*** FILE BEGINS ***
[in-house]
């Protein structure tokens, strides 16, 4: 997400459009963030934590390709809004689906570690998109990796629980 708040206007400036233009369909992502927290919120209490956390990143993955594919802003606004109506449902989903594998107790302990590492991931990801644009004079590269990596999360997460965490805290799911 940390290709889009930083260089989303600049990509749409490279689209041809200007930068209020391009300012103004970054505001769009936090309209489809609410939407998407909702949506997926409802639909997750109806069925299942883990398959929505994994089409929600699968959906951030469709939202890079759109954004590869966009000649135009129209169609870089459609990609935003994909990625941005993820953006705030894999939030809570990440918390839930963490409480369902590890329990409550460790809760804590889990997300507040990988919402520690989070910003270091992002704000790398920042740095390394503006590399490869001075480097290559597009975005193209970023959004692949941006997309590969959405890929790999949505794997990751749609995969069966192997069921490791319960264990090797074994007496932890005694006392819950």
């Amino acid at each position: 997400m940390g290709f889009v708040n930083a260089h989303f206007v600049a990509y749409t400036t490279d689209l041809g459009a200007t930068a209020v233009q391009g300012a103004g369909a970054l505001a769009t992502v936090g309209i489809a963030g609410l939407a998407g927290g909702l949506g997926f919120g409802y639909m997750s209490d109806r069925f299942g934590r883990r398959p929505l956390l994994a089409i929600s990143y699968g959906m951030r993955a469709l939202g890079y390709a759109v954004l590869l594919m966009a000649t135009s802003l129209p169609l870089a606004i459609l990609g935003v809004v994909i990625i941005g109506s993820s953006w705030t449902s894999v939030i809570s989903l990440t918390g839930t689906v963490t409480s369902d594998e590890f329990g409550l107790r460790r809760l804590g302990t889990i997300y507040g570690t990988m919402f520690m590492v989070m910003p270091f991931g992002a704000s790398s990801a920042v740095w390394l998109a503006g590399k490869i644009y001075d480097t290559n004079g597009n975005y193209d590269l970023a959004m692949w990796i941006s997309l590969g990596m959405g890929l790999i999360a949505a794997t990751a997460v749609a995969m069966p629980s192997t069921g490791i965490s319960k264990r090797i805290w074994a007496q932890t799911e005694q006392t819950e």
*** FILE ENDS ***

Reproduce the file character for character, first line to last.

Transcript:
[in-house]
């Protein structure tokens, strides 16, 4: 997400459009963030934590390709809004689906570690998109990796629980 708040206007400036233009369909992502927290919120209490956390990143993955594919802003606004109506449902989903594998107790302990590492991931990801644009004079590269990596999360997460965490805290799911 940390290709889009930083260089989303600049990509749409490279689209041809200007930068209020391009300012103004970054505001769009936090309209489809609410939407998407909702949506997926409802639909997750109806069925299942883990398959929505994994089409929600699968959906951030469709939202890079759109954004590869966009000649135009129209169609870089459609990609935003994909990625941005993820953006705030894999939030809570990440918390839930963490409480369902590890329990409550460790809760804590889990997300507040990988919402520690989070910003270091992002704000790398920042740095390394503006590399490869001075480097290559597009975005193209970023959004692949941006997309590969959405890929790999949505794997990751749609995969069966192997069921490791319960264990090797074994007496932890005694006392819950």
């Amino acid at each position: 997400m940390g290709f889009v708040n930083a260089h989303f206007v600049a990509y749409t400036t490279d689209l041809g459009a200007t930068a209020v233009q391009g300012a103004g369909a970054l505001a769009t992502v936090g309209i489809a963030g609410l939407a998407g927290g909702l949506g997926f919120g409802y639909m997750s209490d109806r069925f299942g934590r883990r398959p929505l956390l994994a089409i929600s990143y699968g959906m951030r993955a469709l939202g890079y390709a759109v954004l590869l594919m966009a000649t135009s802003l129209p169609l870089a606004i459609l990609g935003v809004v994909i990625i941005g109506s993820s953006w705030t449902s894999v939030i809570s989903l990440t918390g839930t689906v963490t409480s369902d594998e590890f329990g409550l107790r460790r809760l804590g302990t889990i997300y507040g570690t990988m919402f520690m590492v989070m910003p270091f991931g992002a704000s790398s990801a920042v740095w390394l998109a503006g590399k490869i644009y001075d480097t290559n004079g597009n975005y193209d590269l970023a959004m692949w990796i941006s997309l590969g990596m959405g890929l790999i999360a949505a794997t990751a997460v749609a995969m069966p629980s192997t069921g490791i965490s319960k264990r090797i805290w074994a007496q932890t799911e005694q006392t819950e």